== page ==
─ Albeit similarly short and preceded by one of the movie’s multiple instances of weird usage of computer assisted in-betweening, I find the second fight more interesting. Chains are quite the neat weapon to see animated and their hybrid of 2D&3D craft here lives up to that potential, plus Shinji getting wrecked very fast is both deliberate and very satisfying. Beyond that, it’s also notable due to the presence of action expert Atsushi Ikariya throughout. The movie’s top key animator, unit director for about a third of the film, and co-character designer is undoubtedly one of the most important figures in the project. His work appears to be all over the place in a whole chunk of presage flower so the spot of honor on the list of key animators seems entirely deserved, but on top of the cuts we know for a fact he personally handled, chances are that he used his directorial position to correct action layouts of other animators, spreading his presence even further.
─ In addition to all of that, Ikariya’s such a charismatic fellow that his presence alone attracted a bunch of fairly high-profile artists. Ai Asari for example, presumably the animation director in charge of this segment, has been a faithful pupil of him ever since she was one of the young animators in training on Ikariya’s Harmonie. And since he’s got many years of experience at studio White Fox (where he mostly worked as Atsushi Itagaki instead), you can also find some of the main animators affiliated to the studio like Daisuke Mataga and Asuka Mamezuka doing clean-up duties on this movie just because of their friendship, and Yaeko Watanabe drawing some key animation as well. The timing of this project is unfortunate for White Fox since they’re losing one of their greatest assets at a time when they’re busy and loaded with action-heavy titles, but I would expect to see Ikariya pop up back with his old companions whenever he’s available.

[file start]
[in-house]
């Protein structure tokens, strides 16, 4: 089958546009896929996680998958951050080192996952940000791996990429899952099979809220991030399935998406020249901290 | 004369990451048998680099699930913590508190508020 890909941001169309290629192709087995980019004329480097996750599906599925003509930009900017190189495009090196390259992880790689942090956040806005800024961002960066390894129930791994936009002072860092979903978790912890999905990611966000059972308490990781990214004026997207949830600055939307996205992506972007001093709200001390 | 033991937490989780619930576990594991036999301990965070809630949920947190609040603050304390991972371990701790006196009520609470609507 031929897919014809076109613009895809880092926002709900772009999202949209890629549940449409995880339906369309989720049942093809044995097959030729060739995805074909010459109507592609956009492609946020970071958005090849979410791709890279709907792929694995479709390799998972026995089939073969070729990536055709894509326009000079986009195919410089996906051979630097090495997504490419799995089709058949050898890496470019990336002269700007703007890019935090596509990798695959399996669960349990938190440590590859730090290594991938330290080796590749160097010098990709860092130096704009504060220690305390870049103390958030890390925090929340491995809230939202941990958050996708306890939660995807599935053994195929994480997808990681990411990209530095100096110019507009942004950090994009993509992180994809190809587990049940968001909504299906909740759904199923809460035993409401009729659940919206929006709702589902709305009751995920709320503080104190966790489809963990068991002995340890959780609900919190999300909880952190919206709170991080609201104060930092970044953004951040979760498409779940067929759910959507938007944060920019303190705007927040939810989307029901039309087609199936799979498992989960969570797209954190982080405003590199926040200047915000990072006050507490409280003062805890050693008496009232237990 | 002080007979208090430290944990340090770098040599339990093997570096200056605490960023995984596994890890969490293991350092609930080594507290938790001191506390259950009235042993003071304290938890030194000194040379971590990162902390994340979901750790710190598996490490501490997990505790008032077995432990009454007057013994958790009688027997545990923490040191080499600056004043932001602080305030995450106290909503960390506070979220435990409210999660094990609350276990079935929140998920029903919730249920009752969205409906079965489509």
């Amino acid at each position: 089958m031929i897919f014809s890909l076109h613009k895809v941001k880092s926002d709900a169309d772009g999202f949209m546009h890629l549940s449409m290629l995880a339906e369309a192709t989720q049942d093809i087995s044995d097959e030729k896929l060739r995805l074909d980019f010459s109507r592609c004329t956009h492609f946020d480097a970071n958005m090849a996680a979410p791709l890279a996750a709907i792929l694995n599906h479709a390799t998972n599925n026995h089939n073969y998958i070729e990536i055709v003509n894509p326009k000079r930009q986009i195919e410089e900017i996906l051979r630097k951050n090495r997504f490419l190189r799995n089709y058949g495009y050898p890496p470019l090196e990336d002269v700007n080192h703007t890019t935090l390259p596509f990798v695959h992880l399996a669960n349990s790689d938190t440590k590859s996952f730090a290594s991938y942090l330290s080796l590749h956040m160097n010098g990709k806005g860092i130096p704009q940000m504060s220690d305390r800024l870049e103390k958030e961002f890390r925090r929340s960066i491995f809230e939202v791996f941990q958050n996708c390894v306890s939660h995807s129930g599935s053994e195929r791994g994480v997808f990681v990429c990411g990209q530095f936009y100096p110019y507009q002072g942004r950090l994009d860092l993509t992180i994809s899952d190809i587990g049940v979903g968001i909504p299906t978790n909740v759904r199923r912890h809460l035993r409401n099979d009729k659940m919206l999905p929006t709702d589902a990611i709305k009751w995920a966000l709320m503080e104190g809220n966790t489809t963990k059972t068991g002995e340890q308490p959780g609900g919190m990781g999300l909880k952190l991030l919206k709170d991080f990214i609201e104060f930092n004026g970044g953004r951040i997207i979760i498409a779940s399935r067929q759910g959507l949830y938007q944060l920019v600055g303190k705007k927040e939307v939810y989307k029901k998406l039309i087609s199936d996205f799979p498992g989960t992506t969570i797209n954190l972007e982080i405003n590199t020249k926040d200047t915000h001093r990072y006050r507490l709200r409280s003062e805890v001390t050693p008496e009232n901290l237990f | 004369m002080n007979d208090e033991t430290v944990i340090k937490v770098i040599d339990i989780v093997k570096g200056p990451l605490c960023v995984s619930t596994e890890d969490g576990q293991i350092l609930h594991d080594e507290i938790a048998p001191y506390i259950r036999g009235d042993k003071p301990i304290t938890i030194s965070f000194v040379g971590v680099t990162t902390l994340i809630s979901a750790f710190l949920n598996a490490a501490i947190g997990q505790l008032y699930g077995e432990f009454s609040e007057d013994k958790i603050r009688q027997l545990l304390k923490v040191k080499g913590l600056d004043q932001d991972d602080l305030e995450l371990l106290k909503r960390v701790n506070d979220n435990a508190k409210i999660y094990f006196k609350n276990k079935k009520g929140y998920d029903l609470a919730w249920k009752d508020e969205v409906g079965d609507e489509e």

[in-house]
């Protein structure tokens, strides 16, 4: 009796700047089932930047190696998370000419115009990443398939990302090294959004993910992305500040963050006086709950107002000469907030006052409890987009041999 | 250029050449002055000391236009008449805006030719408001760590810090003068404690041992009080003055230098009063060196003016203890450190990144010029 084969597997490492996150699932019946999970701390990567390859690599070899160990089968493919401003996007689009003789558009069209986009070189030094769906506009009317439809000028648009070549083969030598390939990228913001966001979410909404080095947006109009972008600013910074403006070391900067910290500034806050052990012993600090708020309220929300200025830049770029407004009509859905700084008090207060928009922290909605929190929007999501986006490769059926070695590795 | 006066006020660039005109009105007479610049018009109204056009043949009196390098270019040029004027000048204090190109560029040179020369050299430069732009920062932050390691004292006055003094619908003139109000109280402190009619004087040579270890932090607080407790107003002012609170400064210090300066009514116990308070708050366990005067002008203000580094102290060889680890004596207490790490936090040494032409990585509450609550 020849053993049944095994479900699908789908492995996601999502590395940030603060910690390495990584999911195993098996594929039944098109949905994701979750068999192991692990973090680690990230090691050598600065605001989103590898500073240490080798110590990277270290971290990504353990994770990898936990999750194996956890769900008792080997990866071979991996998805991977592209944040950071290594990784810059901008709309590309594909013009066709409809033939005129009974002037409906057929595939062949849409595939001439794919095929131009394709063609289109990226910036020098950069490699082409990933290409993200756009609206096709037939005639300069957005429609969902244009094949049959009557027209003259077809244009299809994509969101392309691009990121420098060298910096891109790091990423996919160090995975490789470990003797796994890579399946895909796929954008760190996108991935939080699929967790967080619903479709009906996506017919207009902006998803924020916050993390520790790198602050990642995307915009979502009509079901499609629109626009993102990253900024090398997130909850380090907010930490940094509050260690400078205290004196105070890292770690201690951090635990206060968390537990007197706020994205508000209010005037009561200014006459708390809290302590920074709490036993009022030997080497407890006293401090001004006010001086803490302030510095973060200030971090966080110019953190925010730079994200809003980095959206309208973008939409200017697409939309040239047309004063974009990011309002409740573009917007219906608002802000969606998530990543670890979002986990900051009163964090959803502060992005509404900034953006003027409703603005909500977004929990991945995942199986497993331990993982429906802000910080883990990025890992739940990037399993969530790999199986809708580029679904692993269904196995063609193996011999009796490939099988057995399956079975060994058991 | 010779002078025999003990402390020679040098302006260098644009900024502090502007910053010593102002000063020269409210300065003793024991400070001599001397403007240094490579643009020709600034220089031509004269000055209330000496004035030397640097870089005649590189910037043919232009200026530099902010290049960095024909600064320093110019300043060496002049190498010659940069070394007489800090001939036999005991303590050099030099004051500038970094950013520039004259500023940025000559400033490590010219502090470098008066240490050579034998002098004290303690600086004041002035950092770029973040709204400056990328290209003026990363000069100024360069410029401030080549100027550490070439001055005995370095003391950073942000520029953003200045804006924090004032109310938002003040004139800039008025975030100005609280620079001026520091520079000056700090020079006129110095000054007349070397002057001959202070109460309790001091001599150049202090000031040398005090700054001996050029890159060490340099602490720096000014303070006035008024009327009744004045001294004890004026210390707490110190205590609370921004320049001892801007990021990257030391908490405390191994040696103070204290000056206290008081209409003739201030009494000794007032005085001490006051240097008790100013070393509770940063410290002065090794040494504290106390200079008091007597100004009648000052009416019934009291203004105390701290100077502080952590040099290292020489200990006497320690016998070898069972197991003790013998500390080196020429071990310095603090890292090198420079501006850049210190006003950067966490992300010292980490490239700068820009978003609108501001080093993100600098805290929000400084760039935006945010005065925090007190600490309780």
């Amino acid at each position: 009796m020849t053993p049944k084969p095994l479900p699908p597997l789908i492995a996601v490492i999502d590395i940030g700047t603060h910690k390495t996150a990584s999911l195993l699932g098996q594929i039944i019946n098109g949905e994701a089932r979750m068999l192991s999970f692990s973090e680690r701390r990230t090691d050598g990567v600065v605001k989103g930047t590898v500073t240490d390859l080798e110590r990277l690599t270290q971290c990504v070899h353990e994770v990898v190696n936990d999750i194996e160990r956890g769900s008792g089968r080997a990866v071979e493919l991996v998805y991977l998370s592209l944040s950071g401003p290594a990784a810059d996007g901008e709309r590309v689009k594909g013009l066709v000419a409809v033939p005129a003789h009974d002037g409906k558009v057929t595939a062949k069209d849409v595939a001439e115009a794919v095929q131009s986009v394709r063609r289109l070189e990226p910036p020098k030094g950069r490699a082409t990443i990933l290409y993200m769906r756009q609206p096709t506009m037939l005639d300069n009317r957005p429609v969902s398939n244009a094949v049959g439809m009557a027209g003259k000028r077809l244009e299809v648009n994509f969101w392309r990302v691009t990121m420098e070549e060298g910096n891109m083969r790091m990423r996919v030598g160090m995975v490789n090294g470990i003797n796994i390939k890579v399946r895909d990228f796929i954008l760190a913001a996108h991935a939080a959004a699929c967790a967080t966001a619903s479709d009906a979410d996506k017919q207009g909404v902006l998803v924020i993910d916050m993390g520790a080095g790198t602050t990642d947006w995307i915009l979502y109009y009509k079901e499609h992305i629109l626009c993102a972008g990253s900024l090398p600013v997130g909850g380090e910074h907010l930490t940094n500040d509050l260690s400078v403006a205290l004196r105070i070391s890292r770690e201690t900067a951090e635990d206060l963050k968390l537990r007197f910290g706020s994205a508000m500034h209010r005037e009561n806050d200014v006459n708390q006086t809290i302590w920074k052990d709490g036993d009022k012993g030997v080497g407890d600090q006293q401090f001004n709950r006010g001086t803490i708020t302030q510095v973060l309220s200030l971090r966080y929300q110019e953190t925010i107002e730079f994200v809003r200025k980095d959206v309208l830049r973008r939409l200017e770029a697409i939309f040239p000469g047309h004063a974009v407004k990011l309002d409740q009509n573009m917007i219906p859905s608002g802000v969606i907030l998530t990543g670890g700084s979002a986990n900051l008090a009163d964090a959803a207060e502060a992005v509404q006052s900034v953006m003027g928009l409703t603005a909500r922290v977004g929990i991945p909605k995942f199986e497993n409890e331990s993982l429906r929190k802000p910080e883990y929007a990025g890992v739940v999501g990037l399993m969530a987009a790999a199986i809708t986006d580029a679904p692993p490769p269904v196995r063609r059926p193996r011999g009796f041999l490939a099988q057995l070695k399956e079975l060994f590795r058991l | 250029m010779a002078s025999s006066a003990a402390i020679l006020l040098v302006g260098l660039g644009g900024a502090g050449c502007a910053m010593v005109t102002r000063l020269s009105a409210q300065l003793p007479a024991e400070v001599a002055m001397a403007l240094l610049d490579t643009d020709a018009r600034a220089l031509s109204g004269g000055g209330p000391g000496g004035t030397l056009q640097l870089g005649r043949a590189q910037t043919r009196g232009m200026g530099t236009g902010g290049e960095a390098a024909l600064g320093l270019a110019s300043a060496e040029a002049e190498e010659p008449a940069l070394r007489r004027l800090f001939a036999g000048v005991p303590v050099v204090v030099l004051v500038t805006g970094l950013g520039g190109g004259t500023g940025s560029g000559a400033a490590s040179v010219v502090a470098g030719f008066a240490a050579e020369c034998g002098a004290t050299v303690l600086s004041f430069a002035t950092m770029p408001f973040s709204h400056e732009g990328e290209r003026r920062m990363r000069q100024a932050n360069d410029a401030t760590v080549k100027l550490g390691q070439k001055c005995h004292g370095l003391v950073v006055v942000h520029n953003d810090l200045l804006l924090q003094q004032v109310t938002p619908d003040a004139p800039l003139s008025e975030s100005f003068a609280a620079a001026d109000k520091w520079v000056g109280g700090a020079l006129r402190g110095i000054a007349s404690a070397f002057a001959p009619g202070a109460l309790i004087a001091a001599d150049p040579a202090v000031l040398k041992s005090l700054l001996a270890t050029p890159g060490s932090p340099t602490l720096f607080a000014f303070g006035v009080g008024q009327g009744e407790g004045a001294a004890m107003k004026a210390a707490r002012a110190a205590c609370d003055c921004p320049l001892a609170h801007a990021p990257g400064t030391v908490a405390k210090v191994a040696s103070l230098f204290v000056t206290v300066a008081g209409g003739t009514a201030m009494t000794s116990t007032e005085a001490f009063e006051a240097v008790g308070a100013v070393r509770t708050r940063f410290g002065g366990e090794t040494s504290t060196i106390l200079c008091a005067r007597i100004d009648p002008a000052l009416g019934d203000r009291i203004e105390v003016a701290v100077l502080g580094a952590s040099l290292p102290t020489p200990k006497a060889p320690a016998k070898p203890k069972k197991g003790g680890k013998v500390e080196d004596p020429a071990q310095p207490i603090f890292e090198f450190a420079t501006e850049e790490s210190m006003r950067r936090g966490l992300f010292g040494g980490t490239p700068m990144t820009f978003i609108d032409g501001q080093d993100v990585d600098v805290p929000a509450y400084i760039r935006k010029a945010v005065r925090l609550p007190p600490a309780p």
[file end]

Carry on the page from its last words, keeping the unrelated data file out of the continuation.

─ Sidenotes regarding the main staff, since we’ve brought up Itagaki. The movie technically has 3 character designers… but you might as well consider it all Sudo and Ikariya’s work, since Hisayuki Tabata’s presence is testimonial. His old designs have been overridden by Sudo and he personally doesn’t even consider it a project of his own, so either they credited him out of respect for his contributions to Unlimited Blade Works or it’s because they reused some minor sheets. Ikariya is also part of another trinity – accompanying him as unit directors we have Takahiro Miura, controlling the action from a more conceptual level starting with the storyboards, and the multitalented Kei Tsunematsu who you can find doing all sorts of tasks in this film, from painting to drawing backgrounds.